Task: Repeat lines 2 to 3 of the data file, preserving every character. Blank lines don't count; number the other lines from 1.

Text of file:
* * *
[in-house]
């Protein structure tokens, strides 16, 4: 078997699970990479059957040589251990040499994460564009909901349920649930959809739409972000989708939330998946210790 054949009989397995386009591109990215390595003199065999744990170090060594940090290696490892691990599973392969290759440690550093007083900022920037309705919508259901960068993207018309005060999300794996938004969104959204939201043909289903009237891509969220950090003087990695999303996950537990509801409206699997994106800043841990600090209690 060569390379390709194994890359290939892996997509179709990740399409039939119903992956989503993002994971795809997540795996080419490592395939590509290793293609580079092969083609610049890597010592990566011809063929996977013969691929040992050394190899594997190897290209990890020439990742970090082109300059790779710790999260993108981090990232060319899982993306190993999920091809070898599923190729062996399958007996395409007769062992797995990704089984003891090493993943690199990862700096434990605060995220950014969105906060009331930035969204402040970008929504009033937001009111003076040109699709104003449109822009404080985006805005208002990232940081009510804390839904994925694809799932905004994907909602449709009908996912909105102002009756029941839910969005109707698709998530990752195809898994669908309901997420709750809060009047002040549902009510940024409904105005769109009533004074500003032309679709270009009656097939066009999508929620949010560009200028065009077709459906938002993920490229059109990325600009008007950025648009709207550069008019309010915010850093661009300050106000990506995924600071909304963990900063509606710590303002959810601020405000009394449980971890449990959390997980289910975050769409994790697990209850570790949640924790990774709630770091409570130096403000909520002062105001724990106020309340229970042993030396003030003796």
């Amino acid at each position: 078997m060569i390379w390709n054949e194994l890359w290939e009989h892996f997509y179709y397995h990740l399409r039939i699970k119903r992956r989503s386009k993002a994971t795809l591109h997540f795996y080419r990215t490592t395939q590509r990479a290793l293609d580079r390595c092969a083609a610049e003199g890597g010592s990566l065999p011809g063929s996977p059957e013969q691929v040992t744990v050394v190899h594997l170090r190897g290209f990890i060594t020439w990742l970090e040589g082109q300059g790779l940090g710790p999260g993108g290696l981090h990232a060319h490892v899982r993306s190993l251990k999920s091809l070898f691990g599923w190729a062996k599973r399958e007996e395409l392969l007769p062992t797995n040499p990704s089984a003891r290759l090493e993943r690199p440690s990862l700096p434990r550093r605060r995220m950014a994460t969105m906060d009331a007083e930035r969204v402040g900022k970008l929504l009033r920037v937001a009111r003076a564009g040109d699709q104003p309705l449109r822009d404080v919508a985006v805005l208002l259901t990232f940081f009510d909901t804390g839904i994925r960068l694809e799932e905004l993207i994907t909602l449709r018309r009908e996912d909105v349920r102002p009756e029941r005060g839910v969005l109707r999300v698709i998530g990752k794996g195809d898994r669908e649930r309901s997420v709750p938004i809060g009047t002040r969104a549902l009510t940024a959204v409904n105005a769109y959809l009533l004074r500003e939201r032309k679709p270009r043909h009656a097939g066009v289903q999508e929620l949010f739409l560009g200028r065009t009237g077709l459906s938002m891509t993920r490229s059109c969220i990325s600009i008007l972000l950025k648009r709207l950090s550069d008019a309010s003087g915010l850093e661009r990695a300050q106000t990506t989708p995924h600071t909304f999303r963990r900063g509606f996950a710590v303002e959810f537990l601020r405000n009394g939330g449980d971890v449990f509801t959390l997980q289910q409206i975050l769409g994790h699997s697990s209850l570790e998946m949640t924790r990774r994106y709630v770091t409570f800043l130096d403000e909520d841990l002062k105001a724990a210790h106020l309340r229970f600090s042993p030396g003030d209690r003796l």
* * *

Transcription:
């Protein structure tokens, strides 16, 4: 078997699970990479059957040589251990040499994460564009909901349920649930959809739409972000989708939330998946210790 054949009989397995386009591109990215390595003199065999744990170090060594940090290696490892691990599973392969290759440690550093007083900022920037309705919508259901960068993207018309005060999300794996938004969104959204939201043909289903009237891509969220950090003087990695999303996950537990509801409206699997994106800043841990600090209690 060569390379390709194994890359290939892996997509179709990740399409039939119903992956989503993002994971795809997540795996080419490592395939590509290793293609580079092969083609610049890597010592990566011809063929996977013969691929040992050394190899594997190897290209990890020439990742970090082109300059790779710790999260993108981090990232060319899982993306190993999920091809070898599923190729062996399958007996395409007769062992797995990704089984003891090493993943690199990862700096434990605060995220950014969105906060009331930035969204402040970008929504009033937001009111003076040109699709104003449109822009404080985006805005208002990232940081009510804390839904994925694809799932905004994907909602449709009908996912909105102002009756029941839910969005109707698709998530990752195809898994669908309901997420709750809060009047002040549902009510940024409904105005769109009533004074500003032309679709270009009656097939066009999508929620949010560009200028065009077709459906938002993920490229059109990325600009008007950025648009709207550069008019309010915010850093661009300050106000990506995924600071909304963990900063509606710590303002959810601020405000009394449980971890449990959390997980289910975050769409994790697990209850570790949640924790990774709630770091409570130096403000909520002062105001724990106020309340229970042993030396003030003796």
């Amino acid at each position: 078997m060569i390379w390709n054949e194994l890359w290939e009989h892996f997509y179709y397995h990740l399409r039939i699970k119903r992956r989503s386009k993002a994971t795809l591109h997540f795996y080419r990215t490592t395939q590509r990479a290793l293609d580079r390595c092969a083609a610049e003199g890597g010592s990566l065999p011809g063929s996977p059957e013969q691929v040992t744990v050394v190899h594997l170090r190897g290209f990890i060594t020439w990742l970090e040589g082109q300059g790779l940090g710790p999260g993108g290696l981090h990232a060319h490892v899982r993306s190993l251990k999920s091809l070898f691990g599923w190729a062996k599973r399958e007996e395409l392969l007769p062992t797995n040499p990704s089984a003891r290759l090493e993943r690199p440690s990862l700096p434990r550093r605060r995220m950014a994460t969105m906060d009331a007083e930035r969204v402040g900022k970008l929504l009033r920037v937001a009111r003076a564009g040109d699709q104003p309705l449109r822009d404080v919508a985006v805005l208002l259901t990232f940081f009510d909901t804390g839904i994925r960068l694809e799932e905004l993207i994907t909602l449709r018309r009908e996912d909105v349920r102002p009756e029941r005060g839910v969005l109707r999300v698709i998530g990752k794996g195809d898994r669908e649930r309901s997420v709750p938004i809060g009047t002040r969104a549902l009510t940024a959204v409904n105005a769109y959809l009533l004074r500003e939201r032309k679709p270009r043909h009656a097939g066009v289903q999508e929620l949010f739409l560009g200028r065009t009237g077709l459906s938002m891509t993920r490229s059109c969220i990325s600009i008007l972000l950025k648009r709207l950090s550069d008019a309010s003087g915010l850093e661009r990695a300050q106000t990506t989708p995924h600071t909304f999303r963990r900063g509606f996950a710590v303002e959810f537990l601020r405000n009394g939330g449980d971890v449990f509801t959390l997980q289910q409206i975050l769409g994790h699997s697990s209850l570790e998946m949640t924790r990774r994106y709630v770091t409570f800043l130096d403000e909520d841990l002062k105001a724990a210790h106020l309340r229970f600090s042993p030396g003030d209690r003796l």